• Professor Steve Clifford

    Professor Steve Clifford is Director of the Northern Institute of Cancer Research (NICR) at Newcastle University.  He graduated with First Class Honours in Applied Biology (Cardiff University) and a PhD in Cancer Molecular Biology (Newcastle University) in the early ‘90s.  Following post-docs at Cambridge and Oxford Universities, he was appointed to a tenured Lectureship at Newcastle University in 2000, and as Professor of Molecular Paediatric Oncology in 2009. Prof. Clifford directs the NICR’s paediatric brain tumour research programme (25 scientists/clinicians), with major interests in understanding the biological basis of embryonal brain tumour development (principally medulloblastoma, ATRT and other embryonal tumours), and translating these findings into improved clinical treatments.  He plays leading roles in national (CCLG, NCRI) and international (SIOP-Europe) research networks and clinical trials in medulloblastoma, and directs the UK national reference centre for medulloblastoma molecular diagnostics and pathology review. His research is supported by five-year programme grants from Cancer Research UK (Biomarker-driven therapies for medulloblastoma, £1.8M), The Brain Tumour Charity/Children with Cancer UK/Great Ormond Street Children’s Charity (INSTINCT:  The ICR-Newcastle University-UCL high-risk childhood brain tumour network, £3.9M) and NECCR (Infrastructure funding for paediatric oncology research in Newcastle, £1.2M), and he has published over 100 peer-reviewed papers. In teaching, he leads under-graduate modules in Cancer at Newcastle University, supervises (>20 to date) and regularly examines MD and PhD candidates. Prof. Clifford sits on advisory panels for Cancer Research UK, the French National Cancer Institute (INCa), Children with Cancer UK and The Neuroblastoma Society, and also helps run an outreach programme for children’s cancer care in Malawi, Africa.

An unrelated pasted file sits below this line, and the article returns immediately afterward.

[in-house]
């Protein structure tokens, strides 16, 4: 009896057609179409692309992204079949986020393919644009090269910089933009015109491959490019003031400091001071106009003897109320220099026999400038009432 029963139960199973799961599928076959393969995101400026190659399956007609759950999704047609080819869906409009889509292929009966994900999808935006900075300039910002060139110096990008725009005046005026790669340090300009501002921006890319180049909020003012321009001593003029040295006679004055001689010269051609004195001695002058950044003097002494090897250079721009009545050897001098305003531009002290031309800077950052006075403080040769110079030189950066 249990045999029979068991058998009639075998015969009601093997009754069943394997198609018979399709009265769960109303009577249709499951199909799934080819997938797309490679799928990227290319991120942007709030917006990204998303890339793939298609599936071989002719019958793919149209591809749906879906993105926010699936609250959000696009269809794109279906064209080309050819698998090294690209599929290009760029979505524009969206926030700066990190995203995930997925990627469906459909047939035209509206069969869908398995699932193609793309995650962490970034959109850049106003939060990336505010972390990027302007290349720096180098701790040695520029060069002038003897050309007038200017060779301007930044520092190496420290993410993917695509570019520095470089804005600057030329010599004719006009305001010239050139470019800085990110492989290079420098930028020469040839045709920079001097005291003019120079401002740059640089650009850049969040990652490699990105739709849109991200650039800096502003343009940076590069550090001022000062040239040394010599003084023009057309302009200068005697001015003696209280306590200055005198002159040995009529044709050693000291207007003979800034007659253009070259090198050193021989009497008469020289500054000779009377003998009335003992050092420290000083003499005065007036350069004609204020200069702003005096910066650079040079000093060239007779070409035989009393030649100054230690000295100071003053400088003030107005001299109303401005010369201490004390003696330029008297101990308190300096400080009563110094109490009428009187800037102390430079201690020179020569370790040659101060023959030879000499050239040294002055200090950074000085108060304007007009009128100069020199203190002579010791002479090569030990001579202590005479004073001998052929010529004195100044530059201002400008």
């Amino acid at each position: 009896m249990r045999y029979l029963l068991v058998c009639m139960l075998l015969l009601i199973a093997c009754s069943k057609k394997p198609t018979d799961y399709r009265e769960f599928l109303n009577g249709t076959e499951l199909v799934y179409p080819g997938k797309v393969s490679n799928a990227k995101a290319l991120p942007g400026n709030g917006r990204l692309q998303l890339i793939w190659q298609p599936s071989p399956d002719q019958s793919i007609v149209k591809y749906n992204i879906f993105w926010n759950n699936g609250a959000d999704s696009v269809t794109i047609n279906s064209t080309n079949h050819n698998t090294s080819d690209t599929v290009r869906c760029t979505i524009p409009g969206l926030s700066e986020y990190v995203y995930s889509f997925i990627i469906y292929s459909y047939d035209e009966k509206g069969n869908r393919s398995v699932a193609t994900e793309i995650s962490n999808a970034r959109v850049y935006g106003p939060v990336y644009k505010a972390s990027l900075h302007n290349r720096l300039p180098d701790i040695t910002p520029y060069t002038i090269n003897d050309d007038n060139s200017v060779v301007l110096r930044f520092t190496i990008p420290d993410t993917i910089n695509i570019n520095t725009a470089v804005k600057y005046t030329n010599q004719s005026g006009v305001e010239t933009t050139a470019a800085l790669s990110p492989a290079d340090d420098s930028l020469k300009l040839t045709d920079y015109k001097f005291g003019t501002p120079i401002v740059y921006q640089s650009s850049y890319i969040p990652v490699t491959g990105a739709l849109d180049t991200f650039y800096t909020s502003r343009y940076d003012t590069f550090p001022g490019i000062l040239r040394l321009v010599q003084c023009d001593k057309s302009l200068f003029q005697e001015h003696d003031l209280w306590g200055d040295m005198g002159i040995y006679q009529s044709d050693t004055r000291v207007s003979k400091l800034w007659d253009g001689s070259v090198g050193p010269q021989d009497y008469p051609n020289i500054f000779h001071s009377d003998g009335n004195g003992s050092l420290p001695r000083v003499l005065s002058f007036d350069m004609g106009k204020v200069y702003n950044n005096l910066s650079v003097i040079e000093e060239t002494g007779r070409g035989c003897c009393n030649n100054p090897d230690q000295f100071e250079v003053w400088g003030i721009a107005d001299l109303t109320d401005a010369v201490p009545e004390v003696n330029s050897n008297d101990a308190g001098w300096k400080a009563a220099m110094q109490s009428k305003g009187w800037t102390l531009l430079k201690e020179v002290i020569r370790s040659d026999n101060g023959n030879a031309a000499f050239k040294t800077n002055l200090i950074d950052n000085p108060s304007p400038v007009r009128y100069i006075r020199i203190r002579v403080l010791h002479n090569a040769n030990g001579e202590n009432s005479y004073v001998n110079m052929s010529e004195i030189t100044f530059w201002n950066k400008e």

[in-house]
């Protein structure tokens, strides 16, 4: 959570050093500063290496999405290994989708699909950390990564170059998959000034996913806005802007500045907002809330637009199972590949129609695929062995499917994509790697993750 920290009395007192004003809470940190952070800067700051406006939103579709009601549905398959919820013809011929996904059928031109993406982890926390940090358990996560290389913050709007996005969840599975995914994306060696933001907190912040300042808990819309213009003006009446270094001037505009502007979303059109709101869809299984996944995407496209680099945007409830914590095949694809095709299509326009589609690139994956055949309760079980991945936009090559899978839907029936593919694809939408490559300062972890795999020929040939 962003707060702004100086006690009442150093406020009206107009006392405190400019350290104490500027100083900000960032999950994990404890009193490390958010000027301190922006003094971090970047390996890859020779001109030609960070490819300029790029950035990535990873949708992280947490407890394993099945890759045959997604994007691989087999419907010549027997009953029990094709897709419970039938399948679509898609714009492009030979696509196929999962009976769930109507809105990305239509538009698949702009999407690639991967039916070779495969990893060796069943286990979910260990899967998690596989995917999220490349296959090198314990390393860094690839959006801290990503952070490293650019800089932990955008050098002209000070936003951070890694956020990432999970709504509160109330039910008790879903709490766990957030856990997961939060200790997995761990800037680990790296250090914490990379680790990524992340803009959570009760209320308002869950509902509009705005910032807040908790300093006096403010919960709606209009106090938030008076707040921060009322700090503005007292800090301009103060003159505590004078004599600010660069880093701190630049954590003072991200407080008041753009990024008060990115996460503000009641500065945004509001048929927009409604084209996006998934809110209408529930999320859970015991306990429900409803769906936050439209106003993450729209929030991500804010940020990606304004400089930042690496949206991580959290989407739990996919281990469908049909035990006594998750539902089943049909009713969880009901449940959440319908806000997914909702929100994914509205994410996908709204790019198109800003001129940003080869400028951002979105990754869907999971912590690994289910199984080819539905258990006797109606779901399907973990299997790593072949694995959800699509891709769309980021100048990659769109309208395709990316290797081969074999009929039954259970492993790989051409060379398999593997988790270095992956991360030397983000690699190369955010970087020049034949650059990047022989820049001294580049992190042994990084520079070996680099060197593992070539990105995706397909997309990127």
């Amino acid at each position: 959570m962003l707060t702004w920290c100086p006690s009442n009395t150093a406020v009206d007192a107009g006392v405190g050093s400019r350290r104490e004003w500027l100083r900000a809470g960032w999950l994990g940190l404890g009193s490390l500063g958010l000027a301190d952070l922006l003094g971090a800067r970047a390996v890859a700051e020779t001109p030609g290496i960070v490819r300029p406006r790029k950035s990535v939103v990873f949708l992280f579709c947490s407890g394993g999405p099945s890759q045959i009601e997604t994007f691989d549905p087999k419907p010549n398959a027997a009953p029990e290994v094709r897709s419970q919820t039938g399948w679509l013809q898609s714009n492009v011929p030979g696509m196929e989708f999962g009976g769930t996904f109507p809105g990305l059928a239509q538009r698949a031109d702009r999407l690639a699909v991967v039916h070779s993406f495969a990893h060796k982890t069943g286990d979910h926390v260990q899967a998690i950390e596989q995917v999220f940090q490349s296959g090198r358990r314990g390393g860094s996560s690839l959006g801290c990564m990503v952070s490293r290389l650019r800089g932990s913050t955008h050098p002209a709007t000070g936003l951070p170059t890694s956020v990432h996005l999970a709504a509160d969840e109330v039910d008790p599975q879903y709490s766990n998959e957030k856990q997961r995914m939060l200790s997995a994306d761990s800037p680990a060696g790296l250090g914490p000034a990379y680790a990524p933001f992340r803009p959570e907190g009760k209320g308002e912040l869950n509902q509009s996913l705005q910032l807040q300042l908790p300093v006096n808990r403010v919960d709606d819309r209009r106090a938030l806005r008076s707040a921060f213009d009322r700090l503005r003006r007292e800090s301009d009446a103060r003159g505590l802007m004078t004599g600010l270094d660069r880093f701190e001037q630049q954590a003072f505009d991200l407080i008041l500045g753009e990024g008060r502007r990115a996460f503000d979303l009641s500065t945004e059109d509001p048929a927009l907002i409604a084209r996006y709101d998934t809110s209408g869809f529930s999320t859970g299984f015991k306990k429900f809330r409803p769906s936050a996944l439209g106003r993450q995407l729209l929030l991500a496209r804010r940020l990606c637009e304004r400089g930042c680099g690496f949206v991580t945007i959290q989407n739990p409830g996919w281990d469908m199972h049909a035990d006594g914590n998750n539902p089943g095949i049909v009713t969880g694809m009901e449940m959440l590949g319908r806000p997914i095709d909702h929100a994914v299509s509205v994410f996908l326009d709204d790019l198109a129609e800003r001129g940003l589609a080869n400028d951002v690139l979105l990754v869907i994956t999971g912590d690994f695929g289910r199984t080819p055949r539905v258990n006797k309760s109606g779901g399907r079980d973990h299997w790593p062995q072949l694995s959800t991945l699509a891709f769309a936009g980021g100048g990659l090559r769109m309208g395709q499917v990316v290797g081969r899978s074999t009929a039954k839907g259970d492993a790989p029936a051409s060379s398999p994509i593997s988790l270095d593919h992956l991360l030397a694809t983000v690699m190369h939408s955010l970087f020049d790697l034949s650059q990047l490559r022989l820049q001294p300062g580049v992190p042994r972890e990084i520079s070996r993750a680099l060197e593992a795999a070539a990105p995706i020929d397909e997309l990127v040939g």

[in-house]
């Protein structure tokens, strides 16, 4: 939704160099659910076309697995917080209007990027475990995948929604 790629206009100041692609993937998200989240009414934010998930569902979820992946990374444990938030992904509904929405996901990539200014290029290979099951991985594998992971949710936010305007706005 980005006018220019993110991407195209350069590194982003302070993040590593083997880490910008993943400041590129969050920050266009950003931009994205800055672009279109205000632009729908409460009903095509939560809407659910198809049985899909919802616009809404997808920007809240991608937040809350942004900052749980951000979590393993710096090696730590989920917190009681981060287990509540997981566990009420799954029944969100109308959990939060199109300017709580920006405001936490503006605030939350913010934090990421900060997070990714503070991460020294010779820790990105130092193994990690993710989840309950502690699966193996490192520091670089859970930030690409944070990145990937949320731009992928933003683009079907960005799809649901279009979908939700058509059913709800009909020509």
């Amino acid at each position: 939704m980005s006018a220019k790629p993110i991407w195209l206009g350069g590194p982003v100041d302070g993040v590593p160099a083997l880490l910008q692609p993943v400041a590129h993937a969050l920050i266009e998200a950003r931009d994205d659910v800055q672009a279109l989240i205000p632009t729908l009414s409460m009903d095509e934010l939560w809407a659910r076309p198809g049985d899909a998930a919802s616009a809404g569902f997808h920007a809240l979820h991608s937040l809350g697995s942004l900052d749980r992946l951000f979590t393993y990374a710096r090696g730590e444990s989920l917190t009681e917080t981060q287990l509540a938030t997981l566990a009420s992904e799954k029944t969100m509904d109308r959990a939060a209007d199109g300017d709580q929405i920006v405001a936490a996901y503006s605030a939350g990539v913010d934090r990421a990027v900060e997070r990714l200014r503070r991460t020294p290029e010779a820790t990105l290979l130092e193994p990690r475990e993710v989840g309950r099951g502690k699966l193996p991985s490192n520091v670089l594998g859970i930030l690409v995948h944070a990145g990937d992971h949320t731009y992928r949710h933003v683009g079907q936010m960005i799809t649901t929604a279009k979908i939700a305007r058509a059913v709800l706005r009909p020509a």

• Jessica Pickles

    Jessica Pickles is a postdoctoral scientist at UCL Great Ormond Street Institute of Child Health (GOS ICH) in London who works alongside the neuropathology department at GOSH. Her research focusses on improving the molecular diagnosis of high grade CNS tumours and understanding the biology of rare, embryonal tumours. Her research is part of a UK-wide project (INSTINCT) aimed at improving the outcomes of children with high-risk brain tumours, and is supported by: the Brain Tumour Charity, Children with Cancer UK, Great Ormond Street Children’s Charity, the National Institute for Health Research and the Olivia Hodson Cancer Fund. She completed her undergraduate studies at the University of Bath in 2010 before undertaking a PhD in cell transformation and senescence bypass at Brunel University London.